Batteries (Accumulators)

Lead-acid accumulators are made up of a number of cells which consist of two sets of lead plates separated by wooden or porous plastic separators, and filled with a dilute sulphuric acid solution called the electrolyte.

One set of lead plates (alternate plates) are the positive plates which form lead-peroxide and a chocolate-brown colour when the accumulator is fully charged.

The plates and separators are usually placed into a vulcanite, hard rubber, glass or plastic case sealed with pitch, through which the terminals protrude.

When discharged both the positive and negative plates form lead sulphate. This is caused by the chemical action during discharge when sulphur and oxygen are transferred from the electrolyte to the plates, reducing the specific gravity of the electrolyte.

Plates in a discharged condition are easily recognised by the appearance of lead sulphate (a white deposit) on both positive and negative plates.

Upon re-charging the lead sulphate is transferred back to the electrolyte and the specific gravity increases, provided the accumulator has not been left standing in a discharged condition for a long time when a hard core of lead sulphate forms. When the accumulators have been left in a discharged condition for too long the lead sulphate hardens and causes the plates to thicken and buckle, damaging the separators and casing and no longer function efficiently, if at all, in which case the batteries should be reconditioned or replaced.

The electrolyte consists of a solution of sulphuric acid diluted to correct specific gravity by distilled water.

The specific gravity will vary between 1,270 when fully charged and 1,150 when discharged. It is advisable not to allow the accumulate to discharge below 1,200 to prevent the formation of hard lead sulphate on the plates. Ideally the specific gravity should be maintained at approximately 1,250 by regularly charging them or by keeping them on float-charge.

The electrolyte should just cover the plates and maintained at that level by the additional of pure distilled water when the level drops below the top of the plates. The potential difference (voltage) of each cell should be 2,2 volts when fully charged and 2 volts when measured by a voltmeter on load.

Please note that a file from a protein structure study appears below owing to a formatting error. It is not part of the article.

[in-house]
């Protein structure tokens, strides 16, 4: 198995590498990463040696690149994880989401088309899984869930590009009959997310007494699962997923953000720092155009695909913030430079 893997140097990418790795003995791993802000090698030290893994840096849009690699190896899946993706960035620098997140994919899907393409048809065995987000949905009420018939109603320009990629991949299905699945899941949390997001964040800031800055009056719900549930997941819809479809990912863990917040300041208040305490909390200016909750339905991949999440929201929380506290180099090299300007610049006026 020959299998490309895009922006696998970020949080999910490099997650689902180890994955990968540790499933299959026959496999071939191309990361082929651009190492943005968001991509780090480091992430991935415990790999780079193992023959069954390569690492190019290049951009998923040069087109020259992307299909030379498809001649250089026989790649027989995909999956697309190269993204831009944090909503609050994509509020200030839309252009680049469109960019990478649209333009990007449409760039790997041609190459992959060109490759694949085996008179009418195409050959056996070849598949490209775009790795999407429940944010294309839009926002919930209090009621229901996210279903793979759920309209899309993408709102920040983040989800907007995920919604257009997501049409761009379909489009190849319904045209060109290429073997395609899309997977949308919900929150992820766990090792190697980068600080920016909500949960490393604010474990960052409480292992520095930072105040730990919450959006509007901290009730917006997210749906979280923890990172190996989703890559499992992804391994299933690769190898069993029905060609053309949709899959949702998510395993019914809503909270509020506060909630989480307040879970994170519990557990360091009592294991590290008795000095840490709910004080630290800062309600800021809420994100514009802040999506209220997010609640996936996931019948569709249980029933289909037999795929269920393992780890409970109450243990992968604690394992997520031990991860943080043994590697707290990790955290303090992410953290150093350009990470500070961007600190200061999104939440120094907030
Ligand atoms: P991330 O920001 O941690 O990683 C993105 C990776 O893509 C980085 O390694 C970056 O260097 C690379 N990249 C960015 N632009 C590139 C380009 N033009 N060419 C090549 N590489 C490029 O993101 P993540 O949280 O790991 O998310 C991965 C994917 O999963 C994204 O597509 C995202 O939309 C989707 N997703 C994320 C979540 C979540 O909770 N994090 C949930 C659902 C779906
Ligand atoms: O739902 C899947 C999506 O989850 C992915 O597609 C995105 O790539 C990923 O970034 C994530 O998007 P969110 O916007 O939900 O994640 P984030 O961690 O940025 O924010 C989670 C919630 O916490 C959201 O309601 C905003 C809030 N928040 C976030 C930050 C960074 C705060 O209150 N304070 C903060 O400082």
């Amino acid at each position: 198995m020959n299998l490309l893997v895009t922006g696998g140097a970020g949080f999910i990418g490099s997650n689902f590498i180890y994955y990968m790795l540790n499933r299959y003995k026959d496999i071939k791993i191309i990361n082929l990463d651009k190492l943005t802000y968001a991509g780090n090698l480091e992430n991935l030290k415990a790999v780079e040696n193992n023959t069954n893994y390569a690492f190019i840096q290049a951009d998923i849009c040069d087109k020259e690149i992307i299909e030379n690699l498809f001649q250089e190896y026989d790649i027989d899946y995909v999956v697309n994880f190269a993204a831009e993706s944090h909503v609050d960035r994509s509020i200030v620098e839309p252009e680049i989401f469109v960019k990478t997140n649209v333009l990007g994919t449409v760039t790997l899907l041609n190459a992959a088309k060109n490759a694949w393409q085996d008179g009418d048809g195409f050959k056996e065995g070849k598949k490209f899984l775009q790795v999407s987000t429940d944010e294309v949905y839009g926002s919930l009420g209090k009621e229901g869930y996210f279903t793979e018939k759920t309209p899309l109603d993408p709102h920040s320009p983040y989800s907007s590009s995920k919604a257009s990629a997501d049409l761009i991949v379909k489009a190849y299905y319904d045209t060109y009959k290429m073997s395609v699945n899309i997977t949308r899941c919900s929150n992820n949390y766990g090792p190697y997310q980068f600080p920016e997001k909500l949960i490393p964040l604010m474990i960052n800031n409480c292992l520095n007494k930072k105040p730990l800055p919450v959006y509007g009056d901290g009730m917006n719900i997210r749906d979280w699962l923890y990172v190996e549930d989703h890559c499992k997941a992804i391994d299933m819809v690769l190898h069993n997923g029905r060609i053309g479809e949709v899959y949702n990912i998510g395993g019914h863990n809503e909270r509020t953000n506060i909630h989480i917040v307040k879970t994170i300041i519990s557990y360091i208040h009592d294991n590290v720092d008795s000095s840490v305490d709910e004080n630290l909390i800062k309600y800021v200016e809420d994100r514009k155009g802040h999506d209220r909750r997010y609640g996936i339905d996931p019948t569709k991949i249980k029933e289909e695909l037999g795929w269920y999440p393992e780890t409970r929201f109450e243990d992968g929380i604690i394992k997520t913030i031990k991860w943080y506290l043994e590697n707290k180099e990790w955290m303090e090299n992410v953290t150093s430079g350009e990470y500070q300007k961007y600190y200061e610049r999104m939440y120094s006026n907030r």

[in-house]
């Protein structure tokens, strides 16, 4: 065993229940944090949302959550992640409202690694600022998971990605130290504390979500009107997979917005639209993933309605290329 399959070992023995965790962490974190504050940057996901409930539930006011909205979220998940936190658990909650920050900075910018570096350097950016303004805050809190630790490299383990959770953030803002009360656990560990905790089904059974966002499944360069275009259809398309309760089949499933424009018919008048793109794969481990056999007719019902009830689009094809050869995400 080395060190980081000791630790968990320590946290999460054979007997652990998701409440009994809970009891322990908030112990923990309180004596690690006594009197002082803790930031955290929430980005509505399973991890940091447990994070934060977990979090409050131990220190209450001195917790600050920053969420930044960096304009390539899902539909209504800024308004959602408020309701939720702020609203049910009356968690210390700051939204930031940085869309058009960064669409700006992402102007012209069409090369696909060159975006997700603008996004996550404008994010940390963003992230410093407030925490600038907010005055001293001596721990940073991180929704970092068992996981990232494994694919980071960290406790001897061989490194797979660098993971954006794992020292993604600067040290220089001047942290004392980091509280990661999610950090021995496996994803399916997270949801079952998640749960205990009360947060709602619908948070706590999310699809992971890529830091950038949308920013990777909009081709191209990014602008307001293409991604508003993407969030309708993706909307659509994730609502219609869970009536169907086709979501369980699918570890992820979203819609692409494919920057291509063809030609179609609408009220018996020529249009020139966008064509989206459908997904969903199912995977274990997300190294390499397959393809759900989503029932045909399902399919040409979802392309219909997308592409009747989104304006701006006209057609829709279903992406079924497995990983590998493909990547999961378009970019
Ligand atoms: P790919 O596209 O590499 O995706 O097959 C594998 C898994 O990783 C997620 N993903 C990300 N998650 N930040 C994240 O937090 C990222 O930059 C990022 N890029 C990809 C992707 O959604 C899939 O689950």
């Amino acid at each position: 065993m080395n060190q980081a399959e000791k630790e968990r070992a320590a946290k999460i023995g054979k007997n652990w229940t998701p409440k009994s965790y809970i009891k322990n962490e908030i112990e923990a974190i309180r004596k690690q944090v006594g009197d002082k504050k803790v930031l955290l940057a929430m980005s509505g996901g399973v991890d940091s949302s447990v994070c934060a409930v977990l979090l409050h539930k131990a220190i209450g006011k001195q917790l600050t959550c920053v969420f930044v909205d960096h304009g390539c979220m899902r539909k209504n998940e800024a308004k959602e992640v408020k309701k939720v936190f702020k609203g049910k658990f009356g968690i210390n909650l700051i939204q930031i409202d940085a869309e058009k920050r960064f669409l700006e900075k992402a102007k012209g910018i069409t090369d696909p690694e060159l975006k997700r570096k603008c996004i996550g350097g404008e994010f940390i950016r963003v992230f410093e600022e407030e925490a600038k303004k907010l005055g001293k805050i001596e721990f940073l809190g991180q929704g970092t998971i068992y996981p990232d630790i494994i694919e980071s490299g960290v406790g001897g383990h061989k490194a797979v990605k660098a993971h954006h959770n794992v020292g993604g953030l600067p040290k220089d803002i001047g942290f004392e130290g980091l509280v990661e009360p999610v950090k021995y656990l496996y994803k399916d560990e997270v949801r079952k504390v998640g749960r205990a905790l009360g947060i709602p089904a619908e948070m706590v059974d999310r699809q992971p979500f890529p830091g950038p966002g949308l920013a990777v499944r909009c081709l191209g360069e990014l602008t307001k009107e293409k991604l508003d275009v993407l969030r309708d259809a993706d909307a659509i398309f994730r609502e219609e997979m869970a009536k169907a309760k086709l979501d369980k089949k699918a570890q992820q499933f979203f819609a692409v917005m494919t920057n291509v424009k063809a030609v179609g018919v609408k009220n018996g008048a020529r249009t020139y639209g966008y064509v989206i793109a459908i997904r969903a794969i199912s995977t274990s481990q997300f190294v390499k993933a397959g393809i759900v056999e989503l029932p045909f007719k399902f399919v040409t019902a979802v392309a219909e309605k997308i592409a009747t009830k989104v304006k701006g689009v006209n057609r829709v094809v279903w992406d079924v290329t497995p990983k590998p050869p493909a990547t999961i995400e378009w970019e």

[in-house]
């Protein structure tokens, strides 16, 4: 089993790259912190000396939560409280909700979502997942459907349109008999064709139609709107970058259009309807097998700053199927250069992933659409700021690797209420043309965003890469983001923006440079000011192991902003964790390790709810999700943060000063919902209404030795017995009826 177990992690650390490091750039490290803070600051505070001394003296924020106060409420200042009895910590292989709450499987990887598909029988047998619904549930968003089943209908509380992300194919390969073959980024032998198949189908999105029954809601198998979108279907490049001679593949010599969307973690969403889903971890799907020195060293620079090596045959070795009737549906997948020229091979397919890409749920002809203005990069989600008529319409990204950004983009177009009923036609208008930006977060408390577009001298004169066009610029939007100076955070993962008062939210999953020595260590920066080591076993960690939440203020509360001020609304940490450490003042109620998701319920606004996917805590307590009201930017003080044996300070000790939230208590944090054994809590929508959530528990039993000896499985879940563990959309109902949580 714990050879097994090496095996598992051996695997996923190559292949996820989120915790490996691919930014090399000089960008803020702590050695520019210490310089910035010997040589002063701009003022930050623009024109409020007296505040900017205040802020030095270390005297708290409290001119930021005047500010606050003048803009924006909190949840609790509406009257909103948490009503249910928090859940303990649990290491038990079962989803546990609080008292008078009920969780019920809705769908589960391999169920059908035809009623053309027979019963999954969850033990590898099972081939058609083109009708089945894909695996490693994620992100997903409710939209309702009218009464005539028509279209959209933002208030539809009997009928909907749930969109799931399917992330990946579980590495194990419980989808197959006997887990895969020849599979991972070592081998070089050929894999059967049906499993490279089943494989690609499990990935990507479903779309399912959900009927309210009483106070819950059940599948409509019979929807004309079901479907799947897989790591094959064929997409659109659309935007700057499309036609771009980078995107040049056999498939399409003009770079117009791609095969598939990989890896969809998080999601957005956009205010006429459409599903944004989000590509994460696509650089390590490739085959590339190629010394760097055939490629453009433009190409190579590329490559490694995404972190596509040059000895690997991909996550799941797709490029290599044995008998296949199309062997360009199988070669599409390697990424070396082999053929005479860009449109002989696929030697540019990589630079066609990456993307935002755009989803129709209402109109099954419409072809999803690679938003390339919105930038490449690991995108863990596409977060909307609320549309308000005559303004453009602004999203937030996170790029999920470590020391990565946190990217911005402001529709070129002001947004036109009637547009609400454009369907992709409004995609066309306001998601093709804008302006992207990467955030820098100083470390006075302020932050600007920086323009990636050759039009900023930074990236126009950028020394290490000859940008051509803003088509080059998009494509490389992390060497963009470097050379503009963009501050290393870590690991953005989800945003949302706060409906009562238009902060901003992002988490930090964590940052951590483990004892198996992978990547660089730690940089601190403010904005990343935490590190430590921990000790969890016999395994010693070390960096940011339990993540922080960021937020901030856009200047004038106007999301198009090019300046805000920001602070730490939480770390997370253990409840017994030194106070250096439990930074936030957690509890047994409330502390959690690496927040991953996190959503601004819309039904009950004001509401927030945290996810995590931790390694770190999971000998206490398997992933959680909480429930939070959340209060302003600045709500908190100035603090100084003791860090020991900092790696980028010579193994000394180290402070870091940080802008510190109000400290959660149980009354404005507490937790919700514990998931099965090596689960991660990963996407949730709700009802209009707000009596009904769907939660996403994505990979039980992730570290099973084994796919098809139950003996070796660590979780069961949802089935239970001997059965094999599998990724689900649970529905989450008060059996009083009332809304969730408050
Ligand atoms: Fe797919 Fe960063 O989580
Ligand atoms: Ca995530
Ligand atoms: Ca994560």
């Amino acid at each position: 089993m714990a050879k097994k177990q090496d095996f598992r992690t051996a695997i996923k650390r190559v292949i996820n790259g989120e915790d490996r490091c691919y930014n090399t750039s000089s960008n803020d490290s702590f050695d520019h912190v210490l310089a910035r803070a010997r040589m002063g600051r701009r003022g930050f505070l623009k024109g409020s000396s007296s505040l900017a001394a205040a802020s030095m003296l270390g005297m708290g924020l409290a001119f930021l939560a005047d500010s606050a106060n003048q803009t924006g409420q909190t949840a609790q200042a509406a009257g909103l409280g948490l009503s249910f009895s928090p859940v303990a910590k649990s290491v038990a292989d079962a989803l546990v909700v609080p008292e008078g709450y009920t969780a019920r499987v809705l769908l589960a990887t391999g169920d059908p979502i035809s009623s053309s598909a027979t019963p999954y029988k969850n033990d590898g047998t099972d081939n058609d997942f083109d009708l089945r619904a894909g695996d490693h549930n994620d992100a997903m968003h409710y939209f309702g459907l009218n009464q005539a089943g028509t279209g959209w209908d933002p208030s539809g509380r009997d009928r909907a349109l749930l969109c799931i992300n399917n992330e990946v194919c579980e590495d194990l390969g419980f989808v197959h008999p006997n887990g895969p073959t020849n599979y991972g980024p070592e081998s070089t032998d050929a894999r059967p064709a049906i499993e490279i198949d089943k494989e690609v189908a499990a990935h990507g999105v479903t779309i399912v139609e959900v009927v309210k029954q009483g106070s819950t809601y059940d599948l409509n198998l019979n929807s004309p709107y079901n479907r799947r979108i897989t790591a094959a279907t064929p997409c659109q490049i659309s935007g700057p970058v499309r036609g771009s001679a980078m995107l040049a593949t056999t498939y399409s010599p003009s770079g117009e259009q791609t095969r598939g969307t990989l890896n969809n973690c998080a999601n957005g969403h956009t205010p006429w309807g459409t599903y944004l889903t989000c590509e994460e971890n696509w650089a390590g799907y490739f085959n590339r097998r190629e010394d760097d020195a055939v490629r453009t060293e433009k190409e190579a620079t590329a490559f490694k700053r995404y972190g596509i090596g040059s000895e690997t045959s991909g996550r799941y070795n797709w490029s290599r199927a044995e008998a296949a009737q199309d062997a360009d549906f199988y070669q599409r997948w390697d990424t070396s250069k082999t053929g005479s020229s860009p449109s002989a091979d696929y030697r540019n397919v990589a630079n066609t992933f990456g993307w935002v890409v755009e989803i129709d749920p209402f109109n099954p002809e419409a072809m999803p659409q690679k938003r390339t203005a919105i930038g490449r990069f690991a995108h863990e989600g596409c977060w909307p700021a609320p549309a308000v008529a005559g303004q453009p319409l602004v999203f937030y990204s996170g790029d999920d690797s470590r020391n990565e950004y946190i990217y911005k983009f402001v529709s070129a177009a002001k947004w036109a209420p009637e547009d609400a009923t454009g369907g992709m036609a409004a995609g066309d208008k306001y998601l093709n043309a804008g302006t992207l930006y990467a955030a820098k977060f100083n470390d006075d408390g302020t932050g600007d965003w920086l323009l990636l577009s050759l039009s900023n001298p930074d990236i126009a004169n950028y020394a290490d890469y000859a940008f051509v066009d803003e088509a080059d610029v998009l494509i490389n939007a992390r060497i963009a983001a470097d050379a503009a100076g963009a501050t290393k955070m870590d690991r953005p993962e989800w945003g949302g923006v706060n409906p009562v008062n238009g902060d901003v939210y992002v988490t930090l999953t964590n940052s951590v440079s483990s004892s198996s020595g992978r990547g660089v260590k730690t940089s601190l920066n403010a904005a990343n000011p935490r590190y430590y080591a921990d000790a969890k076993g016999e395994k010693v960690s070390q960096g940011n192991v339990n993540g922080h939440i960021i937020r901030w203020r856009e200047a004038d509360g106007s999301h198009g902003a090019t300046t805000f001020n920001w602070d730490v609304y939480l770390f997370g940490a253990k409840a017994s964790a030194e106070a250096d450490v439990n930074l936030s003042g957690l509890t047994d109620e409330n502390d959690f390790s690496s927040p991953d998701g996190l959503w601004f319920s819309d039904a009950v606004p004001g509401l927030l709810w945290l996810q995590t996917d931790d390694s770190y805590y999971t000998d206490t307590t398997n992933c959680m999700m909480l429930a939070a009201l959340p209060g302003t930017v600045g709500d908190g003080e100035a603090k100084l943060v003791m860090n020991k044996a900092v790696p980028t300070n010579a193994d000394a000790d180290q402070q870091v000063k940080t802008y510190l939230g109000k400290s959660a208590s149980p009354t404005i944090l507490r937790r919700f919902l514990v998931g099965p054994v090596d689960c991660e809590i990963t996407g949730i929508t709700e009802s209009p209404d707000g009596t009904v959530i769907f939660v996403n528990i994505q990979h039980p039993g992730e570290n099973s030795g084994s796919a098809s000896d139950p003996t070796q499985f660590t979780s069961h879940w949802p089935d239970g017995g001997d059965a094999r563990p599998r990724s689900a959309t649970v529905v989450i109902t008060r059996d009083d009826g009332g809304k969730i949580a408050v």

The voltage of a bank of batteries for the Radiotelephone installation, normally 24V, should be indicated by a Voltmeter installed in the Radio Room so that the voltage can be ascertained at a glance. The voltage of a 24V bank of batteries should be maintained at 24 – 26 volts off load and approximately 24V on load. The charging voltage should be more than 24V, usually 25 – 30 Volts, depending on the condition of the batteries which should be checked daily.

The state of the batteries should also be checked by means of a Hydrometer which measures the specific gravity of the electrolyte, at least once a week.

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Battery Care

  1. Ensure sufficient initial charge.
  2. Give batteries plenty of work and liberal charging.
  3. Do not charge too much or too little.
  4. Do not charge at too high a rate.
  5. Do not run batteries too low (voltage and specific gravity).
  6. Do not allow batteries to stand discharged too long.
  7. Charge batteries daily.
  8. Keep plates covered with electrolyte, using distilled water for popping up.
  9. Test specific gravity weekly.
  10. Keep terminals clean and coated with petroleum jelly or similar rating.
  11. Do not allow open lights including cigarettes near batteries.
  12. Keep batteries and battery box dry.